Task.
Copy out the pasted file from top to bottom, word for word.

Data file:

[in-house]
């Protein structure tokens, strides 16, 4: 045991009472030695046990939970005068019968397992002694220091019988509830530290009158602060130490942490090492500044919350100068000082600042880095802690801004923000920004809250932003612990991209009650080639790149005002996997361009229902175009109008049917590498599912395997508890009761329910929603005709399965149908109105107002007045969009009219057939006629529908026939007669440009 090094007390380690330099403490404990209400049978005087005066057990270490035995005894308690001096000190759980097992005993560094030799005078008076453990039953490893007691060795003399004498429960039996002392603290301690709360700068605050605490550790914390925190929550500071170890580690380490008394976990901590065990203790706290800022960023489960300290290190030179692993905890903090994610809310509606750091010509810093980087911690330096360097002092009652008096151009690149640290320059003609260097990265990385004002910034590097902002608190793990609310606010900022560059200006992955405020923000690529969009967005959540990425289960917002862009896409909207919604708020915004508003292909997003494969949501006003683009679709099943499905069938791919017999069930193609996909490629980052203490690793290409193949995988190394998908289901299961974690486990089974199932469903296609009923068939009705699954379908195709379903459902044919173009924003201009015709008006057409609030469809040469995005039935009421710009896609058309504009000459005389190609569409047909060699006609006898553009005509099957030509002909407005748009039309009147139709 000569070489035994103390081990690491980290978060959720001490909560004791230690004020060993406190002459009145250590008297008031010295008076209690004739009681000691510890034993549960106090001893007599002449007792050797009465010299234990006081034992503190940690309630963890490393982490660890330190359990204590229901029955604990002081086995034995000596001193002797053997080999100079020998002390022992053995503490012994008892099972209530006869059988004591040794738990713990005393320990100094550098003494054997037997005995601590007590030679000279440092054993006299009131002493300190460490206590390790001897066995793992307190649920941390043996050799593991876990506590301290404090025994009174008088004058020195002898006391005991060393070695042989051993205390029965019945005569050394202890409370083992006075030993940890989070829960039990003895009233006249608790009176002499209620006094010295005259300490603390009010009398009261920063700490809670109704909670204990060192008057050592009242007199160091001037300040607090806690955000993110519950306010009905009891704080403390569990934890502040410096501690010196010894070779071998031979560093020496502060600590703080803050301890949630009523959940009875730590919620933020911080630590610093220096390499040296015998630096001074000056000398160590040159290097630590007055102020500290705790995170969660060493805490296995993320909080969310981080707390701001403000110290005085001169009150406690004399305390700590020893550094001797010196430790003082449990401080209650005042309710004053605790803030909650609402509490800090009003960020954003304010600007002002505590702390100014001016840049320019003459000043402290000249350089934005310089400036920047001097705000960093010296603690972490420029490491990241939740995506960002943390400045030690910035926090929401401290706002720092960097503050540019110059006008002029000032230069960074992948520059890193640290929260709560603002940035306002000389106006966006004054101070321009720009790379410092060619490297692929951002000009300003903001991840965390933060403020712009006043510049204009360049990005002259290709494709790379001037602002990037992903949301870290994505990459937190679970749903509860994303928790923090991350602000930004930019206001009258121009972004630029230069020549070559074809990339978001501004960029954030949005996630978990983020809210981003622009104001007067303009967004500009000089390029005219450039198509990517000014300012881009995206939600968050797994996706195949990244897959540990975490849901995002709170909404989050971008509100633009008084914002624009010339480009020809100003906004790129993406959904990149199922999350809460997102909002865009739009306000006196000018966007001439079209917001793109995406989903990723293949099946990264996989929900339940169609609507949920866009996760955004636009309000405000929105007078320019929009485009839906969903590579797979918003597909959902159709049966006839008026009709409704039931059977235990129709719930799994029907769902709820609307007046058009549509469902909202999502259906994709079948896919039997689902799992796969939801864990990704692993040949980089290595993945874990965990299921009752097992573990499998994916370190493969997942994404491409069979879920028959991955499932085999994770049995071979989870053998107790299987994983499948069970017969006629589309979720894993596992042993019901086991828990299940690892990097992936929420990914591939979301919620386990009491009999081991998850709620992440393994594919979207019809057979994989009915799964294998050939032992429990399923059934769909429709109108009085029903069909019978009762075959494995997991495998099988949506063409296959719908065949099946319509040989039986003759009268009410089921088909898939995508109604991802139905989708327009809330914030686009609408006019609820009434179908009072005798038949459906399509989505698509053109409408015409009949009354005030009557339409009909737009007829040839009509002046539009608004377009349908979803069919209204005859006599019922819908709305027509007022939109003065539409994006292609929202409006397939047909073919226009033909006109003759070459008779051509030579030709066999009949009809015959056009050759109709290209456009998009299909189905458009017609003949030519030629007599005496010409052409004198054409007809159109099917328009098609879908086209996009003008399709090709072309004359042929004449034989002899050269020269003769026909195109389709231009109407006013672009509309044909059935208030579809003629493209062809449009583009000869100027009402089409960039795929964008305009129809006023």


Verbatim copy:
[in-house]
């Protein structure tokens, strides 16, 4: 045991009472030695046990939970005068019968397992002694220091019988509830530290009158602060130490942490090492500044919350100068000082600042880095802690801004923000920004809250932003612990991209009650080639790149005002996997361009229902175009109008049917590498599912395997508890009761329910929603005709399965149908109105107002007045969009009219057939006629529908026939007669440009 090094007390380690330099403490404990209400049978005087005066057990270490035995005894308690001096000190759980097992005993560094030799005078008076453990039953490893007691060795003399004498429960039996002392603290301690709360700068605050605490550790914390925190929550500071170890580690380490008394976990901590065990203790706290800022960023489960300290290190030179692993905890903090994610809310509606750091010509810093980087911690330096360097002092009652008096151009690149640290320059003609260097990265990385004002910034590097902002608190793990609310606010900022560059200006992955405020923000690529969009967005959540990425289960917002862009896409909207919604708020915004508003292909997003494969949501006003683009679709099943499905069938791919017999069930193609996909490629980052203490690793290409193949995988190394998908289901299961974690486990089974199932469903296609009923068939009705699954379908195709379903459902044919173009924003201009015709008006057409609030469809040469995005039935009421710009896609058309504009000459005389190609569409047909060699006609006898553009005509099957030509002909407005748009039309009147139709 000569070489035994103390081990690491980290978060959720001490909560004791230690004020060993406190002459009145250590008297008031010295008076209690004739009681000691510890034993549960106090001893007599002449007792050797009465010299234990006081034992503190940690309630963890490393982490660890330190359990204590229901029955604990002081086995034995000596001193002797053997080999100079020998002390022992053995503490012994008892099972209530006869059988004591040794738990713990005393320990100094550098003494054997037997005995601590007590030679000279440092054993006299009131002493300190460490206590390790001897066995793992307190649920941390043996050799593991876990506590301290404090025994009174008088004058020195002898006391005991060393070695042989051993205390029965019945005569050394202890409370083992006075030993940890989070829960039990003895009233006249608790009176002499209620006094010295005259300490603390009010009398009261920063700490809670109704909670204990060192008057050592009242007199160091001037300040607090806690955000993110519950306010009905009891704080403390569990934890502040410096501690010196010894070779071998031979560093020496502060600590703080803050301890949630009523959940009875730590919620933020911080630590610093220096390499040296015998630096001074000056000398160590040159290097630590007055102020500290705790995170969660060493805490296995993320909080969310981080707390701001403000110290005085001169009150406690004399305390700590020893550094001797010196430790003082449990401080209650005042309710004053605790803030909650609402509490800090009003960020954003304010600007002002505590702390100014001016840049320019003459000043402290000249350089934005310089400036920047001097705000960093010296603690972490420029490491990241939740995506960002943390400045030690910035926090929401401290706002720092960097503050540019110059006008002029000032230069960074992948520059890193640290929260709560603002940035306002000389106006966006004054101070321009720009790379410092060619490297692929951002000009300003903001991840965390933060403020712009006043510049204009360049990005002259290709494709790379001037602002990037992903949301870290994505990459937190679970749903509860994303928790923090991350602000930004930019206001009258121009972004630029230069020549070559074809990339978001501004960029954030949005996630978990983020809210981003622009104001007067303009967004500009000089390029005219450039198509990517000014300012881009995206939600968050797994996706195949990244897959540990975490849901995002709170909404989050971008509100633009008084914002624009010339480009020809100003906004790129993406959904990149199922999350809460997102909002865009739009306000006196000018966007001439079209917001793109995406989903990723293949099946990264996989929900339940169609609507949920866009996760955004636009309000405000929105007078320019929009485009839906969903590579797979918003597909959902159709049966006839008026009709409704039931059977235990129709719930799994029907769902709820609307007046058009549509469902909202999502259906994709079948896919039997689902799992796969939801864990990704692993040949980089290595993945874990965990299921009752097992573990499998994916370190493969997942994404491409069979879920028959991955499932085999994770049995071979989870053998107790299987994983499948069970017969006629589309979720894993596992042993019901086991828990299940690892990097992936929420990914591939979301919620386990009491009999081991998850709620992440393994594919979207019809057979994989009915799964294998050939032992429990399923059934769909429709109108009085029903069909019978009762075959494995997991495998099988949506063409296959719908065949099946319509040989039986003759009268009410089921088909898939995508109604991802139905989708327009809330914030686009609408006019609820009434179908009072005798038949459906399509989505698509053109409408015409009949009354005030009557339409009909737009007829040839009509002046539009608004377009349908979803069919209204005859006599019922819908709305027509007022939109003065539409994006292609929202409006397939047909073919226009033909006109003759070459008779051509030579030709066999009949009809015959056009050759109709290209456009998009299909189905458009017609003949030519030629007599005496010409052409004198054409007809159109099917328009098609879908086209996009003008399709090709072309004359042929004449034989002899050269020269003769026909195109389709231009109407006013672009509309044909059935208030579809003629493209062809449009583009000869100027009402089409960039795929964008305009129809006023």